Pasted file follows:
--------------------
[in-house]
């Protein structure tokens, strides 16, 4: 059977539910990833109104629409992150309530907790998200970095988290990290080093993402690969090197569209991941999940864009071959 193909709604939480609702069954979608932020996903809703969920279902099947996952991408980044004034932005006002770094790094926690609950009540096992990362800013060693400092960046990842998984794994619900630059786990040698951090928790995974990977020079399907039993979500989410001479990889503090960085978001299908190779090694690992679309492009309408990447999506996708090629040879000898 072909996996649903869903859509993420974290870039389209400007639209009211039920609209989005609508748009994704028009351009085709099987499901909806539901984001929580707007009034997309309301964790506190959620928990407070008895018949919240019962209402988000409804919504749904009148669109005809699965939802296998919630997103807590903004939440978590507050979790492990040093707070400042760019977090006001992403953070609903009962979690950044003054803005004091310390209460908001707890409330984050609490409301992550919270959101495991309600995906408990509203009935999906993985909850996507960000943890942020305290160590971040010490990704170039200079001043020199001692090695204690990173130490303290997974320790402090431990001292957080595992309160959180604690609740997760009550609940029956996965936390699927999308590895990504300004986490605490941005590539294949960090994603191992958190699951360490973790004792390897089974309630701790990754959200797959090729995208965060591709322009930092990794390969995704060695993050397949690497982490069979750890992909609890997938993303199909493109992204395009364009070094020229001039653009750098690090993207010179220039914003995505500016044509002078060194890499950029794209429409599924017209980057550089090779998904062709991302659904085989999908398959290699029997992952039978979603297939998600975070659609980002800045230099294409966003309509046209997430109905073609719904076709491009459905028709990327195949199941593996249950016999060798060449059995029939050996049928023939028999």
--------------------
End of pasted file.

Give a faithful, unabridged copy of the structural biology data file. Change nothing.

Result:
[in-house]
């Protein structure tokens, strides 16, 4: 059977539910990833109104629409992150309530907790998200970095988290990290080093993402690969090197569209991941999940864009071959 193909709604939480609702069954979608932020996903809703969920279902099947996952991408980044004034932005006002770094790094926690609950009540096992990362800013060693400092960046990842998984794994619900630059786990040698951090928790995974990977020079399907039993979500989410001479990889503090960085978001299908190779090694690992679309492009309408990447999506996708090629040879000898 072909996996649903869903859509993420974290870039389209400007639209009211039920609209989005609508748009994704028009351009085709099987499901909806539901984001929580707007009034997309309301964790506190959620928990407070008895018949919240019962209402988000409804919504749904009148669109005809699965939802296998919630997103807590903004939440978590507050979790492990040093707070400042760019977090006001992403953070609903009962979690950044003054803005004091310390209460908001707890409330984050609490409301992550919270959101495991309600995906408990509203009935999906993985909850996507960000943890942020305290160590971040010490990704170039200079001043020199001692090695204690990173130490303290997974320790402090431990001292957080595992309160959180604690609740997760009550609940029956996965936390699927999308590895990504300004986490605490941005590539294949960090994603191992958190699951360490973790004792390897089974309630701790990754959200797959090729995208965060591709322009930092990794390969995704060695993050397949690497982490069979750890992909609890997938993303199909493109992204395009364009070094020229001039653009750098690090993207010179220039914003995505500016044509002078060194890499950029794209429409599924017209980057550089090779998904062709991302659904085989999908398959290699029997992952039978979603297939998600975070659609980002800045230099294409966003309509046209997430109905073609719904076709491009459905028709990327195949199941593996249950016999060798060449059995029939050996049928023939028999």